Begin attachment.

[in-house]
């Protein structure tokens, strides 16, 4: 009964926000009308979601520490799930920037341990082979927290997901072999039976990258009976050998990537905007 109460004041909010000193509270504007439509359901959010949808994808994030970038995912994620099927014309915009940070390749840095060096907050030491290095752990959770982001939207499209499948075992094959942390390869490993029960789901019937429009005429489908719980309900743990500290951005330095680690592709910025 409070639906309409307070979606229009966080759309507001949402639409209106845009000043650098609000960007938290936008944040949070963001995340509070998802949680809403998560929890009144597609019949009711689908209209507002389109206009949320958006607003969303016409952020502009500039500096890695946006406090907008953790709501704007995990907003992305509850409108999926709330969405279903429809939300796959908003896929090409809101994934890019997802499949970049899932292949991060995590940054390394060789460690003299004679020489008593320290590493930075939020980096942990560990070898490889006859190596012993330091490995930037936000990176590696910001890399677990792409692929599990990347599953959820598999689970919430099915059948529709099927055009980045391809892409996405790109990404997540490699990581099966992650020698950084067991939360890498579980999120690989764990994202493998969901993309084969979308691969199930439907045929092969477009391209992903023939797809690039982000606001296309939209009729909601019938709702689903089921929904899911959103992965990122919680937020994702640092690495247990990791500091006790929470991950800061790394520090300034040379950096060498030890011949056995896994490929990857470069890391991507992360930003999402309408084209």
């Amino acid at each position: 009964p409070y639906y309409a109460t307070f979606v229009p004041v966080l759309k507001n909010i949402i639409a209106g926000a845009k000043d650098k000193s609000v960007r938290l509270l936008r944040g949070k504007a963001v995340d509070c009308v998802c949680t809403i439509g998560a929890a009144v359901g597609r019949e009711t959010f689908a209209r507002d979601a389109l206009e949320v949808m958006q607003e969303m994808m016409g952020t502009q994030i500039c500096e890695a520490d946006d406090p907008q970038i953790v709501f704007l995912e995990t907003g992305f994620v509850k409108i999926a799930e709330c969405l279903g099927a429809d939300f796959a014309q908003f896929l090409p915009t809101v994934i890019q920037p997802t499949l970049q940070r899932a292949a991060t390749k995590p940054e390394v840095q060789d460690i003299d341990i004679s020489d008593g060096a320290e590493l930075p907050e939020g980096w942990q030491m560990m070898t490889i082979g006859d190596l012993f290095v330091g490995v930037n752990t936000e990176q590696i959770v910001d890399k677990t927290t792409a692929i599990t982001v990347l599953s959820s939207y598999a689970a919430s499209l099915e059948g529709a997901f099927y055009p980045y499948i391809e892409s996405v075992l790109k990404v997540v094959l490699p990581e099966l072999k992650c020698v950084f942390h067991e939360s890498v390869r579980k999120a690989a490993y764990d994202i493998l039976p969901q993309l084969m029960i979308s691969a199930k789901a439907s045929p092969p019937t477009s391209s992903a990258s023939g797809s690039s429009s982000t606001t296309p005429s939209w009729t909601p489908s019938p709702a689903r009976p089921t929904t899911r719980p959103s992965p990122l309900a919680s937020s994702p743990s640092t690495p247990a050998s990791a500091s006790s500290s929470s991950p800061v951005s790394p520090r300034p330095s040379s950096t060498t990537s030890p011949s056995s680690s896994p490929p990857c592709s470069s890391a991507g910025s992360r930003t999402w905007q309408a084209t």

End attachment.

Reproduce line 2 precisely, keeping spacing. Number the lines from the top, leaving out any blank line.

């Protein structure tokens, strides 16, 4: 009964926000009308979601520490799930920037341990082979927290997901072999039976990258009976050998990537905007 109460004041909010000193509270504007439509359901959010949808994808994030970038995912994620099927014309915009940070390749840095060096907050030491290095752990959770982001939207499209499948075992094959942390390869490993029960789901019937429009005429489908719980309900743990500290951005330095680690592709910025 409070639906309409307070979606229009966080759309507001949402639409209106845009000043650098609000960007938290936008944040949070963001995340509070998802949680809403998560929890009144597609019949009711689908209209507002389109206009949320958006607003969303016409952020502009500039500096890695946006406090907008953790709501704007995990907003992305509850409108999926709330969405279903429809939300796959908003896929090409809101994934890019997802499949970049899932292949991060995590940054390394060789460690003299004679020489008593320290590493930075939020980096942990560990070898490889006859190596012993330091490995930037936000990176590696910001890399677990792409692929599990990347599953959820598999689970919430099915059948529709099927055009980045391809892409996405790109990404997540490699990581099966992650020698950084067991939360890498579980999120690989764990994202493998969901993309084969979308691969199930439907045929092969477009391209992903023939797809690039982000606001296309939209009729909601019938709702689903089921929904899911959103992965990122919680937020994702640092690495247990990791500091006790929470991950800061790394520090300034040379950096060498030890011949056995896994490929990857470069890391991507992360930003999402309408084209």